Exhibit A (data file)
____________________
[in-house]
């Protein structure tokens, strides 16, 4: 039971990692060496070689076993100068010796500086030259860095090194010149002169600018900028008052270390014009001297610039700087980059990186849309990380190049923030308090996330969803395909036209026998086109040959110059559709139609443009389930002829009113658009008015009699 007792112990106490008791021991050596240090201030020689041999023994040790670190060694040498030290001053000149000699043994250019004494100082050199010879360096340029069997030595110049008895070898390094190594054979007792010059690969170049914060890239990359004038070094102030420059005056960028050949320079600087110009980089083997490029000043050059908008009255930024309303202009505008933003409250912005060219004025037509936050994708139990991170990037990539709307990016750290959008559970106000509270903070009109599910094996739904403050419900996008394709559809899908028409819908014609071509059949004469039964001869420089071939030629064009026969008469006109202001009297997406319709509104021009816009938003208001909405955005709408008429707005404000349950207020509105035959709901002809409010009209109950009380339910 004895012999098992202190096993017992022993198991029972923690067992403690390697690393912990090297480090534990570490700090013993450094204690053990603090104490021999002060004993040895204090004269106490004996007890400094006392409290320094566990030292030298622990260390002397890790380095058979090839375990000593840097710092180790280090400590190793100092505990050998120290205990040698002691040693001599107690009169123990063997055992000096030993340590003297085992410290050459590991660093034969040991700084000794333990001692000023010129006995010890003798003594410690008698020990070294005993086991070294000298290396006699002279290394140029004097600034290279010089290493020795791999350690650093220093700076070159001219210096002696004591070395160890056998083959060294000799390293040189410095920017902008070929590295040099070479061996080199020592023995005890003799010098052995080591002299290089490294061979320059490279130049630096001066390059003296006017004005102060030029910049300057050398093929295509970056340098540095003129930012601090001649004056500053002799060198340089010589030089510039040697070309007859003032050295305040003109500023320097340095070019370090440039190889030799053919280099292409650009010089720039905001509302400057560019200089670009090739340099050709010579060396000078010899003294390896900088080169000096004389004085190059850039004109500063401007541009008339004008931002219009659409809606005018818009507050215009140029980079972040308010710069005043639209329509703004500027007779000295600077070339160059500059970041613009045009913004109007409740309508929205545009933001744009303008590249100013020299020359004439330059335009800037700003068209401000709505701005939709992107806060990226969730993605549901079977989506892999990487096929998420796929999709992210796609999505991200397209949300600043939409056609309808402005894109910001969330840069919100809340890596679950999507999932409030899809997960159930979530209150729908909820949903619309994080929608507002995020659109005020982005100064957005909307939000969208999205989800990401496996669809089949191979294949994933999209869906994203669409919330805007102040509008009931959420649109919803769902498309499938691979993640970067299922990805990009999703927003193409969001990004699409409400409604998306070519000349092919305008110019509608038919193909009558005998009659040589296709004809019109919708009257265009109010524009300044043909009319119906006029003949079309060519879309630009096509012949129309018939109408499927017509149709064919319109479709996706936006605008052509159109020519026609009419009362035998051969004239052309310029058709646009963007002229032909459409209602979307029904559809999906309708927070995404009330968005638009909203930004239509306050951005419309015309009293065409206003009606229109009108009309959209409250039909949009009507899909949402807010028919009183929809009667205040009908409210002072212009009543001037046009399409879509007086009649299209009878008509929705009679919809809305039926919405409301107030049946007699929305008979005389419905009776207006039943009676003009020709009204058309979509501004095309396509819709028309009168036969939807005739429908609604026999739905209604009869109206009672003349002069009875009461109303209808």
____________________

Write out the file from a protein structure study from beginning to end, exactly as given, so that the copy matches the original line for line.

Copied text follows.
[in-house]
């Protein structure tokens, strides 16, 4: 039971990692060496070689076993100068010796500086030259860095090194010149002169600018900028008052270390014009001297610039700087980059990186849309990380190049923030308090996330969803395909036209026998086109040959110059559709139609443009389930002829009113658009008015009699 007792112990106490008791021991050596240090201030020689041999023994040790670190060694040498030290001053000149000699043994250019004494100082050199010879360096340029069997030595110049008895070898390094190594054979007792010059690969170049914060890239990359004038070094102030420059005056960028050949320079600087110009980089083997490029000043050059908008009255930024309303202009505008933003409250912005060219004025037509936050994708139990991170990037990539709307990016750290959008559970106000509270903070009109599910094996739904403050419900996008394709559809899908028409819908014609071509059949004469039964001869420089071939030629064009026969008469006109202001009297997406319709509104021009816009938003208001909405955005709408008429707005404000349950207020509105035959709901002809409010009209109950009380339910 004895012999098992202190096993017992022993198991029972923690067992403690390697690393912990090297480090534990570490700090013993450094204690053990603090104490021999002060004993040895204090004269106490004996007890400094006392409290320094566990030292030298622990260390002397890790380095058979090839375990000593840097710092180790280090400590190793100092505990050998120290205990040698002691040693001599107690009169123990063997055992000096030993340590003297085992410290050459590991660093034969040991700084000794333990001692000023010129006995010890003798003594410690008698020990070294005993086991070294000298290396006699002279290394140029004097600034290279010089290493020795791999350690650093220093700076070159001219210096002696004591070395160890056998083959060294000799390293040189410095920017902008070929590295040099070479061996080199020592023995005890003799010098052995080591002299290089490294061979320059490279130049630096001066390059003296006017004005102060030029910049300057050398093929295509970056340098540095003129930012601090001649004056500053002799060198340089010589030089510039040697070309007859003032050295305040003109500023320097340095070019370090440039190889030799053919280099292409650009010089720039905001509302400057560019200089670009090739340099050709010579060396000078010899003294390896900088080169000096004389004085190059850039004109500063401007541009008339004008931002219009659409809606005018818009507050215009140029980079972040308010710069005043639209329509703004500027007779000295600077070339160059500059970041613009045009913004109007409740309508929205545009933001744009303008590249100013020299020359004439330059335009800037700003068209401000709505701005939709992107806060990226969730993605549901079977989506892999990487096929998420796929999709992210796609999505991200397209949300600043939409056609309808402005894109910001969330840069919100809340890596679950999507999932409030899809997960159930979530209150729908909820949903619309994080929608507002995020659109005020982005100064957005909307939000969208999205989800990401496996669809089949191979294949994933999209869906994203669409919330805007102040509008009931959420649109919803769902498309499938691979993640970067299922990805990009999703927003193409969001990004699409409400409604998306070519000349092919305008110019509608038919193909009558005998009659040589296709004809019109919708009257265009109010524009300044043909009319119906006029003949079309060519879309630009096509012949129309018939109408499927017509149709064919319109479709996706936006605008052509159109020519026609009419009362035998051969004239052309310029058709646009963007002229032909459409209602979307029904559809999906309708927070995404009330968005638009909203930004239509306050951005419309015309009293065409206003009606229109009108009309959209409250039909949009009507899909949402807010028919009183929809009667205040009908409210002072212009009543001037046009399409879509007086009649299209009878008509929705009679919809809305039926919405409301107030049946007699929305008979005389419905009776207006039943009676003009020709009204058309979509501004095309396509819709028309009168036969939807005739429908609604026999739905209604009869109206009672003349002069009875009461109303209808």